Huang wasn’t the only party to object; the appeal claims there were two others (with one-page comments, in contrast to the 73-page submission by Huang) who opposed the settlement, but who couldn’t opt out after filing objections. Having filed his objection, Huang chose not to attend the fairness hearing, but notes here that the plaintiffs in the case referred to his objection as “an objection with various asserted defects to the settlement,” and – “Disarmed by Counsel’s optimism for class counsel fees, District Court approved the settlement after calling Huang’s objection ‘detailed.’”
His filing notes that Huang was “disappointed by District Court’s approval of the Pre-Certification Settlement with the mandatory class treatment,” and argues that the District Court, “misdirected by then-interim Class Counsel, overruled Huang’s objection without any reasons or analysis.”
Huang then says he filed a notice of appeal; “left with only option to mail a Notice of Appeal to the District Court, as the District Court forbids electronic filing of pro se non-attorney litigants,” and sent that by expedited shipping, on May 20, 2019. He goes on to note that “although the mailed notice of appeal was late, Honorable District Judge Ross granted Huang’s motion to extend time to file notice of appeal for good cause.” He apparently “also mailed in docketing fees of $505 for the appeal to properly docket the appeal.”
As for the part of the settlement targeted as reimbursement to the named plaintiffs, Huang has an issue with these as well, explaining that, “Plaintiffs never showed real costs not paid in their incentive award motion. Their lawyers-in-control, can only ‘feel’ paying $10,000 each is OK to take a swipe at its fiduciary client absentees.” He concludes: “If settlement extinguishes the claims, and is separate from these awards, Plaintiffs have no imminent injury except no more than emotional involvement in what remains of the case.” Citing another precedent, Huang explains “There is no allowance for ‘incentive awards’ as all recovery (less attorney fees only) go to the Plan. Period.”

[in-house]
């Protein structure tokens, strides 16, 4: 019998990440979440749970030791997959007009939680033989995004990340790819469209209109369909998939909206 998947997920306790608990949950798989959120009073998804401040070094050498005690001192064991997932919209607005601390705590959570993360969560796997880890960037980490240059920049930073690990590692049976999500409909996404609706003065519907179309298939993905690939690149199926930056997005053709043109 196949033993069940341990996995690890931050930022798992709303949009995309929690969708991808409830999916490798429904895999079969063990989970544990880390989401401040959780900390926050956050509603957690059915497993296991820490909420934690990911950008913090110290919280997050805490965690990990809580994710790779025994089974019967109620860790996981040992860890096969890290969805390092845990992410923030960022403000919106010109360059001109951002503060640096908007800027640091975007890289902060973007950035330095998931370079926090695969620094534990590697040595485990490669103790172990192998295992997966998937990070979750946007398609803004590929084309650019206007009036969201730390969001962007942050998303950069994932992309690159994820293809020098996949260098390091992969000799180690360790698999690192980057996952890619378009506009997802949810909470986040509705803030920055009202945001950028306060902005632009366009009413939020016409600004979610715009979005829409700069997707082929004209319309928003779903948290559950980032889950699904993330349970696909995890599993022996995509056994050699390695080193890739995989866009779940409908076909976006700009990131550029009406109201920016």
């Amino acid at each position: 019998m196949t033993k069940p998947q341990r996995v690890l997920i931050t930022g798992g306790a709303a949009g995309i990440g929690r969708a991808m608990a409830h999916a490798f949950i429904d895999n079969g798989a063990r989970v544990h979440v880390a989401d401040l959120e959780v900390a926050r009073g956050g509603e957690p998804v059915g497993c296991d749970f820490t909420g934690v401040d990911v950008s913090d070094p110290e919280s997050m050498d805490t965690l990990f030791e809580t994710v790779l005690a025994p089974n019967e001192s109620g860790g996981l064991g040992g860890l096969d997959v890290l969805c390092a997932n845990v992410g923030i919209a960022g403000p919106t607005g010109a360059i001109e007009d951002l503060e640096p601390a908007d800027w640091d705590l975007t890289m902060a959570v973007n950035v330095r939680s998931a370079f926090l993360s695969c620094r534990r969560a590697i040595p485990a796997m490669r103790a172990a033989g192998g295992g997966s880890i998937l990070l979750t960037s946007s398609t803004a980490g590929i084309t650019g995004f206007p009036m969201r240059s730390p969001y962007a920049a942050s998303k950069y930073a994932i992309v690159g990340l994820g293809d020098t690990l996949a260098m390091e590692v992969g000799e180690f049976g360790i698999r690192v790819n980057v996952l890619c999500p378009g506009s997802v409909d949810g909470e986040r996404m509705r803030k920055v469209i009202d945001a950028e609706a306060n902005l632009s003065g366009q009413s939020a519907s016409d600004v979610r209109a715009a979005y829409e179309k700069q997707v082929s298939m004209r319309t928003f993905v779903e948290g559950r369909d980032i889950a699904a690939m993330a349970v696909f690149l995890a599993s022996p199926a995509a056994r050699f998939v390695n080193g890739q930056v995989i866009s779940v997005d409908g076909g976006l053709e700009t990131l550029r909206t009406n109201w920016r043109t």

Huang also had issues with the plaintiffs’ expert testimony, noting that those with “substantial lack of reliability shall be excluded,” and that the expert “simply calculated which funds generated a loss relative to a benchmark.”
Huang has requested “twenty minutes of oral argument for each side, so as to help the panel distinguish issues among application of ERISA, ‘Excess Fees,” Class Action, Common-Fund, and Pre-Certification Settlement.”
“One way or another, this is not a Rule 23 class. It’s a shame to Plaintiff’s bar,” Huang writes. “Absentees, while grossly unrepresented, are not plaintiff lawyers’ trade-in for fees.”
Will Judge John A. Ross be persuaded? We shall see.
1. The suit alleged that the Edward Jones plan had invested in at least 53 different investment options, “of which three were managed by Defendants and at least 40 more were managed by Partners or Preferred Partners of Edward Jones.” The suit also charged that the plan fiduciaries caused the plan to pay, directly or indirectly, tens of millions of dollars to the plan’s recordkeeper (Mercer HR Services, Inc.) that it alleges were “excessive and unreasonable” given the services provided, and that the fiduciaries “failed to monitor and control these costs despite lower-cost recordkeeping alternatives.”